The second main goal of IM is to safeguard or improve information quality.[3] Quality matters to IM in two respects. Firstly, concerning information utility: knowing that the information produced and disseminated in a process meets the requirements of its users. Secondly, concerning information value: information with a higher quality needs to be preserved and propagated with higher priority. IM measures quality pragmatically, in terms of relevance, i.e. fitness for purpose: how well the information supports the tasks of its users. In addition to pragmatic information quality, IM is also keen on inherent information quality: how well the information reflects the real-world entities it represents.

In both senses, information quality is determined within each application environment. IM offers a tactical, operational and technical framework but does not provide answers to domain questions. These answers have to be supplied by the application environment in order for IM to know which information to preserve, disseminate or prioritize. It should be noted that IM is not passive with regard to information quality. It can also improve it both at meta-levels (e.g. by systematically applying tags) and with respect to content (e.g. through condensation).

Information quality concerns the paradigmatic dimension: the symbols of a representation and their relations. As this dimension tends to be quite structured in symbolic representations, one can go beyond the pragmatic level of IM and utilize the underlying semantic level to understand better how information quality is determined.

The first advantage of utilizing the semantic level lies in the definition of acceptable data as being well-formed and meaningful. This determines the fundamental quality of data: their acceptability within each representation. A coffee stain cannot be part of a building representation but neither can a line segment be part of a model in BIM: it has to be a symbol that has the appearance of a line segment (i.e. uses the line segment as implementation mechanism), e.g. a room separation line in Revit, the most abstract of bounding elements. By the same token, a colour is not acceptable as a description of the material of a wall and a floor cannot be host to a door (except for a trapdoor). In conclusion, any data that do not fit the specifications of a symbol, a property or a relation cannot be well-formed or meaningful in BIM. Therefore, they have low quality, which requires attention. If quality cannot be improved, these data should be ignored as noise.

Data that pass the fundamental semantic test must then be evaluated concerning relevance for the particular building or project and its tasks. To judge relevance, one needs additional criteria, e.g. concerning specificity: it is unlikely that a model comprising generic building elements is satisfactory for a task like the acoustic analysis of a classroom because the property values of generic elements tend to be too vague regarding factors that influence acoustic performance.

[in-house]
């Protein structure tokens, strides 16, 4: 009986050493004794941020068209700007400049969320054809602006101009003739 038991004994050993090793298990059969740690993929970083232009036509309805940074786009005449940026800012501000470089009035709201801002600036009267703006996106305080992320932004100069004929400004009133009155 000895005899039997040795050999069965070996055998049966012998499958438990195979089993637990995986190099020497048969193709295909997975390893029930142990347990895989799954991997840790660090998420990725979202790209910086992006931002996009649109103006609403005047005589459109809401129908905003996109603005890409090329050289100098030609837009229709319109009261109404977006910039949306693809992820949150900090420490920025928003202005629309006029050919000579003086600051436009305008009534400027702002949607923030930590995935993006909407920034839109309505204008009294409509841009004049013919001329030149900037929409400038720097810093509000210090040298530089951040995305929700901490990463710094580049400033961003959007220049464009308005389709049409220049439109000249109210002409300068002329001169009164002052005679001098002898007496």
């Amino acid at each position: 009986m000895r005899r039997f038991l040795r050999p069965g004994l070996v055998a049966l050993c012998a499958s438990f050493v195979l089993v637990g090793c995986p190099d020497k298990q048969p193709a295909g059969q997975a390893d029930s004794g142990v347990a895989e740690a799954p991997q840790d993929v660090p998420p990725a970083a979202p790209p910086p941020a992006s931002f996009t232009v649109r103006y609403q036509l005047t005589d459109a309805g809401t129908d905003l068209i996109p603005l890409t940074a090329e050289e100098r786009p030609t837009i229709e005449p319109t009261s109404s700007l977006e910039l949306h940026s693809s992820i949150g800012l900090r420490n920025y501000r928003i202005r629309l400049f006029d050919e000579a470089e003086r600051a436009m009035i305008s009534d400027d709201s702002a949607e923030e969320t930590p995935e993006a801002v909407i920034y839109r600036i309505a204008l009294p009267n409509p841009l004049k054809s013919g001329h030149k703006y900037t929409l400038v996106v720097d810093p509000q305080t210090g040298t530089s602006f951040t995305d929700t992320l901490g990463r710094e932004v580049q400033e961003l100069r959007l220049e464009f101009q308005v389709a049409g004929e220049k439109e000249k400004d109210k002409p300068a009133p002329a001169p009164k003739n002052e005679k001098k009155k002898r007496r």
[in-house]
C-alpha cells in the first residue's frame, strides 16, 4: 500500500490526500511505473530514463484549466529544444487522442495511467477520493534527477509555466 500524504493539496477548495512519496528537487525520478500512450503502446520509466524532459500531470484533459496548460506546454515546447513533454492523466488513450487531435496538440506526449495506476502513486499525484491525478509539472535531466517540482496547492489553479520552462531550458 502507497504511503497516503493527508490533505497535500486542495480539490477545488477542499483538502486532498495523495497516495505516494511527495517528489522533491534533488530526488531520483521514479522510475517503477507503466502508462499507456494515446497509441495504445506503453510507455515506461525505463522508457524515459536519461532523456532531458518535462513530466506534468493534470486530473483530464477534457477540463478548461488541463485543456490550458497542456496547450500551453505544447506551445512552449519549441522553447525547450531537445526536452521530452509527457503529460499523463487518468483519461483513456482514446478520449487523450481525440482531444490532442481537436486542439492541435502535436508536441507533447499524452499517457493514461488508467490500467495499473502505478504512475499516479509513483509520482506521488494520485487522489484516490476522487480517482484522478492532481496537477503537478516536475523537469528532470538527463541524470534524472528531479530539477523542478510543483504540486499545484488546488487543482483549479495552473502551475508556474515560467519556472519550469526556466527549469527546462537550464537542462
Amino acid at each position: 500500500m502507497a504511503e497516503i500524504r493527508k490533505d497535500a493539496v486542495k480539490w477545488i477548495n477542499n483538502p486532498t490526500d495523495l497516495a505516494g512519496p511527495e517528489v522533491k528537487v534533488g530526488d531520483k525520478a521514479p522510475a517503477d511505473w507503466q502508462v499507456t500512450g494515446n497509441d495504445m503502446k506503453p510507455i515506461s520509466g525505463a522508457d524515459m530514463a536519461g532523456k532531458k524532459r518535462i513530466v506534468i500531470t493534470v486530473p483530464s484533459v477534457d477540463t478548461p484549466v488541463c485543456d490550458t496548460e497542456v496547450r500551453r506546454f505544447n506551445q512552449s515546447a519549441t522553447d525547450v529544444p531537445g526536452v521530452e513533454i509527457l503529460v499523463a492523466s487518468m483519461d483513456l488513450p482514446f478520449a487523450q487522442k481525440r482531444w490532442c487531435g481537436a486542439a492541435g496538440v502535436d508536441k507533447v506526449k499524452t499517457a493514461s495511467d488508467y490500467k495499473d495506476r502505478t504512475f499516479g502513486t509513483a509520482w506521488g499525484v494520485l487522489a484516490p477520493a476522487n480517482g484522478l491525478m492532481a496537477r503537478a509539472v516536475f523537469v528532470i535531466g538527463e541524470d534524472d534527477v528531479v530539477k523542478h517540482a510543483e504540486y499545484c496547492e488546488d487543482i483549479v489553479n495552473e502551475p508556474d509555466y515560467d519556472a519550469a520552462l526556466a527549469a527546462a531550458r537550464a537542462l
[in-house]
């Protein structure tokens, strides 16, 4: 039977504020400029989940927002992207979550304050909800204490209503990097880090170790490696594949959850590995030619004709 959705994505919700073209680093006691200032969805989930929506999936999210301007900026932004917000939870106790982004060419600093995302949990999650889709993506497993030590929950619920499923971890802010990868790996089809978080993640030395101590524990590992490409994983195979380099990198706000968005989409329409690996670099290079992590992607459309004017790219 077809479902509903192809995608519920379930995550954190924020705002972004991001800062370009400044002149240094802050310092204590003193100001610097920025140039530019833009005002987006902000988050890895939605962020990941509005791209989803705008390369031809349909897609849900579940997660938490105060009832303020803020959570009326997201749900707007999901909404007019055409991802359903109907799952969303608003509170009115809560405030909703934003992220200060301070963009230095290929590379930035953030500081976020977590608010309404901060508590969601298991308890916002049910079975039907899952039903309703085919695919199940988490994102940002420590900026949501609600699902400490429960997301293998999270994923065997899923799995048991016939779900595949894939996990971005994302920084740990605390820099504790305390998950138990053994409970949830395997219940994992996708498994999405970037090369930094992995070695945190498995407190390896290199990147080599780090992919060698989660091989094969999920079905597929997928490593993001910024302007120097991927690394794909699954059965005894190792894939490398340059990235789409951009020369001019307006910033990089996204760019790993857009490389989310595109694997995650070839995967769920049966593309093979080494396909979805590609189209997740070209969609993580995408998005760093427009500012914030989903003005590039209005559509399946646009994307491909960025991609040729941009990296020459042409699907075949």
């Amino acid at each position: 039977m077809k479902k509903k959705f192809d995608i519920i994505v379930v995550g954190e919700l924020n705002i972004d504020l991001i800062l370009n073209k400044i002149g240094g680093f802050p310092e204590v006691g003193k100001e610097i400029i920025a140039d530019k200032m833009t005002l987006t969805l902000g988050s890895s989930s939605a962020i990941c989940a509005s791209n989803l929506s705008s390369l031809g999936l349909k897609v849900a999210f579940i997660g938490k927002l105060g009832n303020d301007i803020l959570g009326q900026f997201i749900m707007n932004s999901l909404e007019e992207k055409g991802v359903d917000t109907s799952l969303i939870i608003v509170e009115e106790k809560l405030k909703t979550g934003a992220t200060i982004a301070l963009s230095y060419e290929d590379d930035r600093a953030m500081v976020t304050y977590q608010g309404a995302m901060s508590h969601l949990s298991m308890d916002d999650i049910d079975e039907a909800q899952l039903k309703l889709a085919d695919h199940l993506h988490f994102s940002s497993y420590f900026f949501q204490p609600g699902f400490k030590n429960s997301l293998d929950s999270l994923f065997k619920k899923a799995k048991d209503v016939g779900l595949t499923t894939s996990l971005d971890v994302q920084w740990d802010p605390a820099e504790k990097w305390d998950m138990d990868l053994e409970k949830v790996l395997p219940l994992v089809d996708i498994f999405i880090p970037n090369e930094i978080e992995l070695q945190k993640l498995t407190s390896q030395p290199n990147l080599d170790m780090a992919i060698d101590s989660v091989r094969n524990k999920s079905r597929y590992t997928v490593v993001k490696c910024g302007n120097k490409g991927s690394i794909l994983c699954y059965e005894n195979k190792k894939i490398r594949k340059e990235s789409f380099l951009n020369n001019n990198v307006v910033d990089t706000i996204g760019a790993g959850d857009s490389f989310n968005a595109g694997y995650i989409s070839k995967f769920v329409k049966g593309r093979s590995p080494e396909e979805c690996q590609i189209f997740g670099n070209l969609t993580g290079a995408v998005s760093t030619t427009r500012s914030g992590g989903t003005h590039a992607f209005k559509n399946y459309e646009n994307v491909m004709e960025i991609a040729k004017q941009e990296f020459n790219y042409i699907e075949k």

The semantic level also helps to determine information value beyond utility: prioritizing which information should be preserved and propagated relates to semantic type. As derivative data can be produced from primary data when needed, they do not have to be prioritized – in many cases, they do not have to be preserved at all. Operational data and metadata tend to change little and infrequently in BIM, so these too have a lower priority relative to primary data. Finally, anti-data have a high priority, both because they necessitate interpretation and action, and because such action often aims at producing missing primary data.

Parsimonious IM concerning information value in a symbolic representation like BIM can be summarized as follows:

  • Preservation and completion of primary data
  • Establishing transparent and efficient procedures for producing derivative data when needed
  • Identification and interpretation of anti-data, including specification of relevant actions
  • Preservation of stable operational and metadata

The priority of primary data apparently conflicts with IM improvement of information quality through condensation, i.e. operations that return pragmatically superior derivative data and metadata. Such operations belong to the second point above: if the primary data serve as input for certain procedures, then these procedures have to be established as a dynamic view or similar output in BIM. If users need to know the floor areas of spaces, one should not just give them the space dimensions and let them work out the calculations but supply instead transparent calculations, ordered and clustered in a meaningful way. This does not mean that the results of these calculations should be preserved next to the space dimensions from which they derive.

Moving from the semantic to the pragmatic level, veracity is a key criterion of quality: fitness for purpose obviously requires that the information is true. In addition to user feedback, veracity can be established on the basis of additional data, e.g. laser scanning to verify that a model represents faithfully, accurately and precisely the geometry of a particular building.